Hydro power producer NHPC Ltd. is incurring a loss of over Rs 2.5 crore a day due to closer in its two major projects in West Bengal’s Darjeeling district. Though the plants have been put to silence as a part of ongoing separate Gorkhaland statehood movement, how far this closer can actually help the movement remains as a big question.
TLDP (Teesta Low Dam Project)-III and TLDP-IV had to be closed down following agitation of huge mob on 12th and 13th July. Agitating mob have put few other smaller power plants also under closer.
TLDP III, on river Teesta, with its installed capacity of 132MW was commissioned in the year 2011. TLDP IV (160MW) on the same river was commissioned in 2016- informed NHPC Executive Director Debajit Chattopadhyay.
“Despite having excellent monsoon water flow now, we are unable to produce. This is a national loss,” said Chattopadhyay.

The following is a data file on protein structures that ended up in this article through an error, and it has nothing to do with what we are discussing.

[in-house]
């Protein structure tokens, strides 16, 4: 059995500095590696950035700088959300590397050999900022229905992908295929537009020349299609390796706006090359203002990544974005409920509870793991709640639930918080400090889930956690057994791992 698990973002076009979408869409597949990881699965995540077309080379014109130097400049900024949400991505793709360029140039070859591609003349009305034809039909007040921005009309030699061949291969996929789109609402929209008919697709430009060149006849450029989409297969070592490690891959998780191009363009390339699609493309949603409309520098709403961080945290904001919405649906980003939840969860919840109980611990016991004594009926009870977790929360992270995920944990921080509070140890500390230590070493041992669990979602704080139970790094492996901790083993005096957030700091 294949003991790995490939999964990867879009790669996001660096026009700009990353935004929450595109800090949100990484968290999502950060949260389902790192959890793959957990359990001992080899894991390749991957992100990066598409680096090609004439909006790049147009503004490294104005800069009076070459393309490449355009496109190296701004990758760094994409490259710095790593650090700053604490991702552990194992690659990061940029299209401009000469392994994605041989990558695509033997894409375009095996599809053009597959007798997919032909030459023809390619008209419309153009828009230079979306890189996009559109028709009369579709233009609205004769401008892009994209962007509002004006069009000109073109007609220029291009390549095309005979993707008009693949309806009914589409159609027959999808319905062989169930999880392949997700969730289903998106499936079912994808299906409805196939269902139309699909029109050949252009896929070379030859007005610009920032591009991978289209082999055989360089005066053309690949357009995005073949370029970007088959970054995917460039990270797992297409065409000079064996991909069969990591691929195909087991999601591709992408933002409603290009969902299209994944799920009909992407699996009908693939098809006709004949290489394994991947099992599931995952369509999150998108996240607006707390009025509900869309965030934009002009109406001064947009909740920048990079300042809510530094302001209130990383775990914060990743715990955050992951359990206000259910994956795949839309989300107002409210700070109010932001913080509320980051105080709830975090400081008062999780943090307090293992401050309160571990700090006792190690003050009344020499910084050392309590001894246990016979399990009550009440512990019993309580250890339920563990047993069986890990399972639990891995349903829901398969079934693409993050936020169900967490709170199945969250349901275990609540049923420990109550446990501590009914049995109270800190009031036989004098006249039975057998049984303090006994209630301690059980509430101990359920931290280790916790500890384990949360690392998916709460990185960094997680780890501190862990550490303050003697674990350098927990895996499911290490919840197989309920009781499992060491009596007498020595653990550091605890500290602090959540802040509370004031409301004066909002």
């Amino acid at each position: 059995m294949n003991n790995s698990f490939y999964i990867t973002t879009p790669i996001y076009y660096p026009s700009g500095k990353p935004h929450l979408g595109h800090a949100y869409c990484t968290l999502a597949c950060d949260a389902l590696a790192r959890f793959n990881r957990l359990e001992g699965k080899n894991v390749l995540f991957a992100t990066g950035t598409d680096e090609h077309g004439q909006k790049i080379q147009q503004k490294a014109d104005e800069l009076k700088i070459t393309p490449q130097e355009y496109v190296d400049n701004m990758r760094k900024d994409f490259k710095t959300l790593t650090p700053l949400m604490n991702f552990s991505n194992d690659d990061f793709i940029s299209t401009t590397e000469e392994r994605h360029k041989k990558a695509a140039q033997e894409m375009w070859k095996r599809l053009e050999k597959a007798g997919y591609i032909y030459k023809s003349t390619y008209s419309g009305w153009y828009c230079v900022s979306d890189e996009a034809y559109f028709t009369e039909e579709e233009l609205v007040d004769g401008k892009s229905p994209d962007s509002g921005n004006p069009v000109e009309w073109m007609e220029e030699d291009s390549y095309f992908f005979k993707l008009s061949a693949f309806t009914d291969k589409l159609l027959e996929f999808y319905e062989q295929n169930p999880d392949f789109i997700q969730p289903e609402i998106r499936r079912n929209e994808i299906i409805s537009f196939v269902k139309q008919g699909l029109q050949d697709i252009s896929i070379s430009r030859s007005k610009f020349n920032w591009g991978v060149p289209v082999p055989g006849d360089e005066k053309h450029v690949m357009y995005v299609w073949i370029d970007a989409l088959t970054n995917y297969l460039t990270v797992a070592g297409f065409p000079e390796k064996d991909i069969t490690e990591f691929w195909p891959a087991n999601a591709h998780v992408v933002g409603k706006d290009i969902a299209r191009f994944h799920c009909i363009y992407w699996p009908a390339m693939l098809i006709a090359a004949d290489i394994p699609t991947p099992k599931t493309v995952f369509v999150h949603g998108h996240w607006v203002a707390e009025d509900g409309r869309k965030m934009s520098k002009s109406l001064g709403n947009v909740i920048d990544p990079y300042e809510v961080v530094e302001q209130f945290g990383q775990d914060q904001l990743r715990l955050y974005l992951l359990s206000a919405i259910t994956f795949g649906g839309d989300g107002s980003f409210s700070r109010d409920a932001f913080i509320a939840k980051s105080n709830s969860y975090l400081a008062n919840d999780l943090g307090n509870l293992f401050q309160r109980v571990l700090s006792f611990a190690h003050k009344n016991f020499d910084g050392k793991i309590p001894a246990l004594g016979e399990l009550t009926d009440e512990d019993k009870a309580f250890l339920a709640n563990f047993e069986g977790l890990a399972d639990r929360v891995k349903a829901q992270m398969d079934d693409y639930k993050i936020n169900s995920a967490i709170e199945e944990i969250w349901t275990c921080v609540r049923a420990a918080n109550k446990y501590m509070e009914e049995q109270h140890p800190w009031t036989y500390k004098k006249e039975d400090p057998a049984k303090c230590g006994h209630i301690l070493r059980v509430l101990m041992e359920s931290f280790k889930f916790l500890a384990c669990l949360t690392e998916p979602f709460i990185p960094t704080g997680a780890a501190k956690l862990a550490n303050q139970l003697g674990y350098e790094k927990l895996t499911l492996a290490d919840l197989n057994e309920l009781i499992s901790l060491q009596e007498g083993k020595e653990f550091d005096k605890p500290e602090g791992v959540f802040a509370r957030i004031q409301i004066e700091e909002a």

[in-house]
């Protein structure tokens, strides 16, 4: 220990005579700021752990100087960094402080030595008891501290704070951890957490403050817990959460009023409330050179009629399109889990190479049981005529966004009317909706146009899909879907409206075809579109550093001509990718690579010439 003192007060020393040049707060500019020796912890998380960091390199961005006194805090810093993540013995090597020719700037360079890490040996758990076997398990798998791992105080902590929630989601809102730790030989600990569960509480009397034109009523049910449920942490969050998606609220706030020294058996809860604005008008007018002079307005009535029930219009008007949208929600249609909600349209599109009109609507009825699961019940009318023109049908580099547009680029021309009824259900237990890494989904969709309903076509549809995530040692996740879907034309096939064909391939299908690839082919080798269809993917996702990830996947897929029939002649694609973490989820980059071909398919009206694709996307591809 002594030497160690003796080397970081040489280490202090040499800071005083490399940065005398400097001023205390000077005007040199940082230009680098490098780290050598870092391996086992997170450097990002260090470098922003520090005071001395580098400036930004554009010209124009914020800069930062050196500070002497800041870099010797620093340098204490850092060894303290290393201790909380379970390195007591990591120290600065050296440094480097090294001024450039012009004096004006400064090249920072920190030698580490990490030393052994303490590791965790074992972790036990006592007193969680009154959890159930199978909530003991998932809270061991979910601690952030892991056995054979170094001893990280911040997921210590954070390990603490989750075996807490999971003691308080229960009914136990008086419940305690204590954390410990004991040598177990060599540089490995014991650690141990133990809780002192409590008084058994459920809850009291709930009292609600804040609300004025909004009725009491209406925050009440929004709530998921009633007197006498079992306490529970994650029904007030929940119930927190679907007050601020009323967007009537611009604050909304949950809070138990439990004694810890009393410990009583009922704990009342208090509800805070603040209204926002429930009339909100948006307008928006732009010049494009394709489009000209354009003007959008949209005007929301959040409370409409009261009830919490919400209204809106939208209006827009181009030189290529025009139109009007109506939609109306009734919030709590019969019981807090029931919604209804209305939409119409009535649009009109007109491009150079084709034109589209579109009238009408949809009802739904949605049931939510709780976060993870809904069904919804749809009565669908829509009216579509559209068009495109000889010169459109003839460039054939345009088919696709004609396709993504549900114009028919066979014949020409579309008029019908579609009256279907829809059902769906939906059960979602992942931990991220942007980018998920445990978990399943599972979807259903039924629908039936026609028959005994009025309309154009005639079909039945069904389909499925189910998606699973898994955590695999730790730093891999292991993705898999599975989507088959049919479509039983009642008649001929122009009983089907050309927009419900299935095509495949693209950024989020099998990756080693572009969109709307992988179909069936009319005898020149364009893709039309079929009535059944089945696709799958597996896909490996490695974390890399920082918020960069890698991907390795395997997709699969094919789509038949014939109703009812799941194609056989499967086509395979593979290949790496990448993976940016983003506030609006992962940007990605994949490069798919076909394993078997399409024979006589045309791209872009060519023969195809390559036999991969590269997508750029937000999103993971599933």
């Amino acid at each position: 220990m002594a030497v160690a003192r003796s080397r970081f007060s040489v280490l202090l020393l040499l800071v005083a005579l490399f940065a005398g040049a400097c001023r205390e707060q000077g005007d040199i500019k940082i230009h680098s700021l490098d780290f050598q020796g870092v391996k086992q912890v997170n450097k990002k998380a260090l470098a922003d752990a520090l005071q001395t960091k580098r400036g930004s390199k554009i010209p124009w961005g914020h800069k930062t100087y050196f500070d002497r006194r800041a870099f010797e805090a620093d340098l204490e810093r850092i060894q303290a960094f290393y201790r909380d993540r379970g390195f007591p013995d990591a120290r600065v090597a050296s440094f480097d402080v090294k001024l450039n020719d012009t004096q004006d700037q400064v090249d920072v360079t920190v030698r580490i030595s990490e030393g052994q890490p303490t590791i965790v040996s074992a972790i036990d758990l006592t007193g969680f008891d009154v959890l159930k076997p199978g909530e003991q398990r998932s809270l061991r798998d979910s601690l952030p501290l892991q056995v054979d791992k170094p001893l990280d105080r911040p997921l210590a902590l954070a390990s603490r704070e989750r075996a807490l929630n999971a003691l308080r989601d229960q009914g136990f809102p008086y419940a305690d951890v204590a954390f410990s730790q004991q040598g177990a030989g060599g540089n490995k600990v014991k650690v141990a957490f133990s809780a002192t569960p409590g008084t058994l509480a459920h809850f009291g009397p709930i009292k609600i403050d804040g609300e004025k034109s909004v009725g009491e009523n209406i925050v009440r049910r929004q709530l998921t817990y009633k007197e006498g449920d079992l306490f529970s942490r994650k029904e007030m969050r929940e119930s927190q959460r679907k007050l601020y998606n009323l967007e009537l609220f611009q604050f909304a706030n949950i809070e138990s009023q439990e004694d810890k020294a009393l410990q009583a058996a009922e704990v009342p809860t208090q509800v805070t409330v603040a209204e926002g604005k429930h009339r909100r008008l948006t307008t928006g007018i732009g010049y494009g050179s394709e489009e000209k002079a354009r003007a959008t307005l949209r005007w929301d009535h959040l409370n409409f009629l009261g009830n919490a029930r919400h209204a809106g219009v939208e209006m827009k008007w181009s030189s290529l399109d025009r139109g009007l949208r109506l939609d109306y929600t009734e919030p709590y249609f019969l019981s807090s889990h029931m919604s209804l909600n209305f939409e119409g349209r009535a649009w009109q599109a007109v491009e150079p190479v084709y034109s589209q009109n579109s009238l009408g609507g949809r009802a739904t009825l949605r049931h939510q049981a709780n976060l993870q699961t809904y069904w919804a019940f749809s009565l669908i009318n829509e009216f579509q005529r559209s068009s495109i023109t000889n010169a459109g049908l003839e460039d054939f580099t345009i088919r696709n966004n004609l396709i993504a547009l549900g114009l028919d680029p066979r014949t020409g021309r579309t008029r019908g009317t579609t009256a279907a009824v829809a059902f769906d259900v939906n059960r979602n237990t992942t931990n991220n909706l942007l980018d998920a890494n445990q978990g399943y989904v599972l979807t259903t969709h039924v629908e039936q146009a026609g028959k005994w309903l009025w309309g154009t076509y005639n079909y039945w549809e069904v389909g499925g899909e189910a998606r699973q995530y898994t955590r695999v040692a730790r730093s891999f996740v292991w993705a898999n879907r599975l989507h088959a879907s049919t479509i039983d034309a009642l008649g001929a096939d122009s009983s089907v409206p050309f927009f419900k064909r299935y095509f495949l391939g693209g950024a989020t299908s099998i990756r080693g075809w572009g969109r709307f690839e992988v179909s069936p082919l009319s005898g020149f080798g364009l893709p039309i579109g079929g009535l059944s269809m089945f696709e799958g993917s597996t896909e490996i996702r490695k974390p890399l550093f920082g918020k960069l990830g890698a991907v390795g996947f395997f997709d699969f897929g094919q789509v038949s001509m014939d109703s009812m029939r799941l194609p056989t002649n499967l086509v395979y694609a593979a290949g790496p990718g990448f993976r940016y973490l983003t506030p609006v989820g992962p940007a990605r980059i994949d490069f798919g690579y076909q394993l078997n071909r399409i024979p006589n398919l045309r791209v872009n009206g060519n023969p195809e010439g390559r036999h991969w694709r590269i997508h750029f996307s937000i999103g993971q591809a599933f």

Usually hydropower plants give 12% of output to the host state free of cost and sell out the rest. But, during inception of TLDP projects more than decade back, the then power starved Bengal preferred not taking the free share. Instead, opted purchasing entire output at a preferential rate. That increased Bengal’s dependency on these two projects.
Eventually, these two plants have always remained as target for the Pro-Gorkhaland activists to put state Government under pressure. Episodes of blockade during construction remained as a reason behind time overrun of 72months for TLDP III and 60 months for TLDP IV.
But Bengal’s present power profile shows a different picture. “After meeting our statewide requirement of 8000MW, now we have 2000MW surplus. We are trying to sell a large portion of that to Bangladesh,” said Bengal Power Minister Sobhandeb Chattopadhyay on Monday.
Naturally, “The activists should realize that closer of TLDP or other small power plants in hills cannot put much of pressure on Bengal,” said power sector experts.
But, immediate withdrawal of blockade is also not possible as that can be interpreted as weakness of the movement leadership.
Understandably, sandwiched between the two, NHPC remains as victim of the situation.
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